Record number of high school students compete in annual bridge challenge
The sound of a small basswood bridge failing under a heavy load is more of a whimper than a bang. The snap is audible but subtle, and Jessica Baker listened intently for it dozens of times Saturday.
Jessica, a junior at Blackman High School in Murfreesboro, was among a record number of Middle Tennessee students competing in the annual International Bridge Building Contest. The Nashville Branch of ASCE hosts a local contest, which counts as a qualifying regional competition for the international event. Students, parents and ASCE volunteers gathered at the Laboratory for Systems Integrity and Reliability in MetroCenter for bridge inspection and testing.
Jessica went first. Her bridge, required to weigh no more than 25 grams (less than an ounce) and span no more than 400 millimeters (15.8 inches) performed well. She tested the bridges of other Blackman students who could not attend. Nearly three hours after testing began, Jessica then won first place for designing and building the most structurally efficient bridge.
The 2020 contest set a record for local participation, said Janey Smith Camp, research associate professor of civil and environmental engineering. This is the 12th year for a local contest, which exposes students to civil engineering concepts and helps students prepare to the big event–the top two here qualify for the International Competition.
Before testing started ASCE Nashville volunteers weighed and measured 45 model bridges, checking to see whether they met specifications spelled out in the rules for the International Competition. The bridges also had to be built with load-bearing support at three identified locations. A drawing before testing determined all the bridges in Nashville were to be tested at the first spot along the span.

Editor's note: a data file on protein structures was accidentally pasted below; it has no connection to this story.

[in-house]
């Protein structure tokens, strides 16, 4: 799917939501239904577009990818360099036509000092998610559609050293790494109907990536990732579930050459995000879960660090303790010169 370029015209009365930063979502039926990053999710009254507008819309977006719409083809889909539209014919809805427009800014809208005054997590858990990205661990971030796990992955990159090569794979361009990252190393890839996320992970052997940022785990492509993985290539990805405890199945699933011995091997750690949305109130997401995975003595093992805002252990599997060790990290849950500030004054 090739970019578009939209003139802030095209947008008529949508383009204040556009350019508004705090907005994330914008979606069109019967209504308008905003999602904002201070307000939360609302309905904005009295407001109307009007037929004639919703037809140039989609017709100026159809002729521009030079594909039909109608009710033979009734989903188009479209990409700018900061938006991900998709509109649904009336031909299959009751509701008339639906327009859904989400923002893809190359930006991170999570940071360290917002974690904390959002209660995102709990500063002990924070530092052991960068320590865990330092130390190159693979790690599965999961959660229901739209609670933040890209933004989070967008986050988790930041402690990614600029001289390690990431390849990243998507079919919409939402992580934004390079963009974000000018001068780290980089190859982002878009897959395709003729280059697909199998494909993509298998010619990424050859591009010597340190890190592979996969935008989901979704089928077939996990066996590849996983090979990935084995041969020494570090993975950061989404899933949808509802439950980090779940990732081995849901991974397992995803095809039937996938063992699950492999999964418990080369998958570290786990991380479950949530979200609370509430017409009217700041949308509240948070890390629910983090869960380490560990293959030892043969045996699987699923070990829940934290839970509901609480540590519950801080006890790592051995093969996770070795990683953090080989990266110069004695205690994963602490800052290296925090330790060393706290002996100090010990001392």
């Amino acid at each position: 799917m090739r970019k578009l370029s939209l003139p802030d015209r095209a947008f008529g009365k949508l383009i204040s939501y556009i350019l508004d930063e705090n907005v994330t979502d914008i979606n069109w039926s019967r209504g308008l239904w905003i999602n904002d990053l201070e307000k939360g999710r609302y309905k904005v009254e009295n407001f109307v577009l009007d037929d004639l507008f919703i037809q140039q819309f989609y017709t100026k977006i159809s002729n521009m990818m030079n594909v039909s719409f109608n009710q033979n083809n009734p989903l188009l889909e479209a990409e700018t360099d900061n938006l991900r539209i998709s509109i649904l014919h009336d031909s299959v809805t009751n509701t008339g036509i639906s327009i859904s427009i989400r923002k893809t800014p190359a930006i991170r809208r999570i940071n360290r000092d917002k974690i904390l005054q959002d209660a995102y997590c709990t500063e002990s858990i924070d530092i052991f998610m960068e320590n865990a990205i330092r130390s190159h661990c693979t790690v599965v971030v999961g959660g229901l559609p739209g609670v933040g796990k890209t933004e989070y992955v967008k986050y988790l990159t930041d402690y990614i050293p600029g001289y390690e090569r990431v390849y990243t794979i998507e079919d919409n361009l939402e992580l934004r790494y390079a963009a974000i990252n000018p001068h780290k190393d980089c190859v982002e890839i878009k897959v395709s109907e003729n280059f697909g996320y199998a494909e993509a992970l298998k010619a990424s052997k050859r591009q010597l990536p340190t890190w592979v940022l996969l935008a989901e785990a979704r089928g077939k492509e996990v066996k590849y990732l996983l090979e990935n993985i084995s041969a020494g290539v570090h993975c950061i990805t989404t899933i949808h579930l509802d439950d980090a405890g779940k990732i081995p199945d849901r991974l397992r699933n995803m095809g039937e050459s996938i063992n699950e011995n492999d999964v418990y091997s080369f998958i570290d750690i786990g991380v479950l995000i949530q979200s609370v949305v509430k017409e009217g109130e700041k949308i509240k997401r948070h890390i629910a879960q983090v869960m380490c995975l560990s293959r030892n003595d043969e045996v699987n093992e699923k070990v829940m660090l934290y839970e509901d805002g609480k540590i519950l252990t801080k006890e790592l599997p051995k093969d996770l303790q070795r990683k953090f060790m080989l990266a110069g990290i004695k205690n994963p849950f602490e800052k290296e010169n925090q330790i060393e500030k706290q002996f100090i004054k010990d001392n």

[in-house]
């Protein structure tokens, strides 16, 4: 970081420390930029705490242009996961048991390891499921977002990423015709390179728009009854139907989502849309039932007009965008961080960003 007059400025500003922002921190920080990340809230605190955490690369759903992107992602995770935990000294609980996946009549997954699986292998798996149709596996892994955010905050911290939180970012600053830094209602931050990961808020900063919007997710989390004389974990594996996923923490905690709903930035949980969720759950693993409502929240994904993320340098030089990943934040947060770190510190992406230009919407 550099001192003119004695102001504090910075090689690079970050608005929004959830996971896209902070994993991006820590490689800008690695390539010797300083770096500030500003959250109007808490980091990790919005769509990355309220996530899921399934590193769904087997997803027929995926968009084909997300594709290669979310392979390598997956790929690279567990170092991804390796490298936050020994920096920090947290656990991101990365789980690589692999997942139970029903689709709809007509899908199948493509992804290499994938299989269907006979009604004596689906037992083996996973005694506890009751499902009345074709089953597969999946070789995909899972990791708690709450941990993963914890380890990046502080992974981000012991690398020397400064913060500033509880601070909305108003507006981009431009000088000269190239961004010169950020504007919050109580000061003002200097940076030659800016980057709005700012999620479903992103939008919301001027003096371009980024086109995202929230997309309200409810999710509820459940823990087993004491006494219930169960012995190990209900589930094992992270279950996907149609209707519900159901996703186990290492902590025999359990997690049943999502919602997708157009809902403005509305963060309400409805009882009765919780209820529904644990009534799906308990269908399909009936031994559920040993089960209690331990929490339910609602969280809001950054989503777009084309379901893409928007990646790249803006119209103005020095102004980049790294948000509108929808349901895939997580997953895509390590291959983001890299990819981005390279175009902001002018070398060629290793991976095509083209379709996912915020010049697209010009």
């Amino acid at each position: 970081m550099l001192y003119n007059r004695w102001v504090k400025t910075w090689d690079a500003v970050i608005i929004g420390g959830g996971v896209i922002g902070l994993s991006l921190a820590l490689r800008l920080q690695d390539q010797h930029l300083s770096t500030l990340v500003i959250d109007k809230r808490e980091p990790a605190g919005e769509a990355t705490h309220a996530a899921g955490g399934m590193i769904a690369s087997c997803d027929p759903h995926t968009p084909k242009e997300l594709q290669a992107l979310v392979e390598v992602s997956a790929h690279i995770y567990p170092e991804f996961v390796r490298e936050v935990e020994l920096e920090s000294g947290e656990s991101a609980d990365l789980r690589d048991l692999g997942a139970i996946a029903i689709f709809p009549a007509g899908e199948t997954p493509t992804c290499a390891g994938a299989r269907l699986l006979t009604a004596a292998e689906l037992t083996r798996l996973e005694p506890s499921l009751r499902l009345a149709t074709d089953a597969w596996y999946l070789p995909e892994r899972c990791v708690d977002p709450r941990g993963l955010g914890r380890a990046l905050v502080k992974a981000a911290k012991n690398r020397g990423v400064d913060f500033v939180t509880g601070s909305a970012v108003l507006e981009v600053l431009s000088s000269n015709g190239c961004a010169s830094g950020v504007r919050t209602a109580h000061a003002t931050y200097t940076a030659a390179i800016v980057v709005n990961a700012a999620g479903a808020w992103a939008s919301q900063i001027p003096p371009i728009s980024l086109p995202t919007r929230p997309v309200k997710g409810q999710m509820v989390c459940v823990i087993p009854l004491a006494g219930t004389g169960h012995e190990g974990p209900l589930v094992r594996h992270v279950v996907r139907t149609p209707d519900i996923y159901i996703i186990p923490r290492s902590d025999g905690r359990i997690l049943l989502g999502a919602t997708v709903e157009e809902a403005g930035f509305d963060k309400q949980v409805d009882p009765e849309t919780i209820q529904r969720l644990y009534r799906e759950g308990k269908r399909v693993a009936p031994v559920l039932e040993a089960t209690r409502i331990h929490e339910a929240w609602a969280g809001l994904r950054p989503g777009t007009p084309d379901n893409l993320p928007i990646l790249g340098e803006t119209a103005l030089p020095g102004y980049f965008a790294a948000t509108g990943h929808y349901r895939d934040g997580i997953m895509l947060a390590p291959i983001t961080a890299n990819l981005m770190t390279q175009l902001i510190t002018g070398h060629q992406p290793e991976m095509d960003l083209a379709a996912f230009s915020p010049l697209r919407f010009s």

Not all the bridges qualified.
At least a dozen ASCE Nashville members volunteered their time. Organizations represented included the City of Nashville, Barge Design Solutions, AECom, Structural Design Group, WSP and CTC Consultants, in addition to the engineering school.
Participating schools were Blackman High School in Murfreesboro, East Hickman High School in Lyles, Pope John Paul II High School in Hendersonville, and John Overton and Cane Ridge High Schools in Nashville. Two dozen students were on hand Saturday; the others had their bridges tested without them.
Simplified, their goal was to create a bridge that did not weigh very much but supported a high load, measured in the contest by force applied to the loading plate, or total load before failure divided by bridge mass.
Jessica’s bridge supported a load 670 times its own weight. Her bridge weighed 15.08 grams and supported 10.13 kilograms (about 22.3 pounds) for structural efficiency of 671.44. She took first place, and classmate Ayah Ahmad, another junior from Blackman, took second. They are eligible to take part in international competition in May. Hunter McCoy, a junior from East Hickman High School, came in third.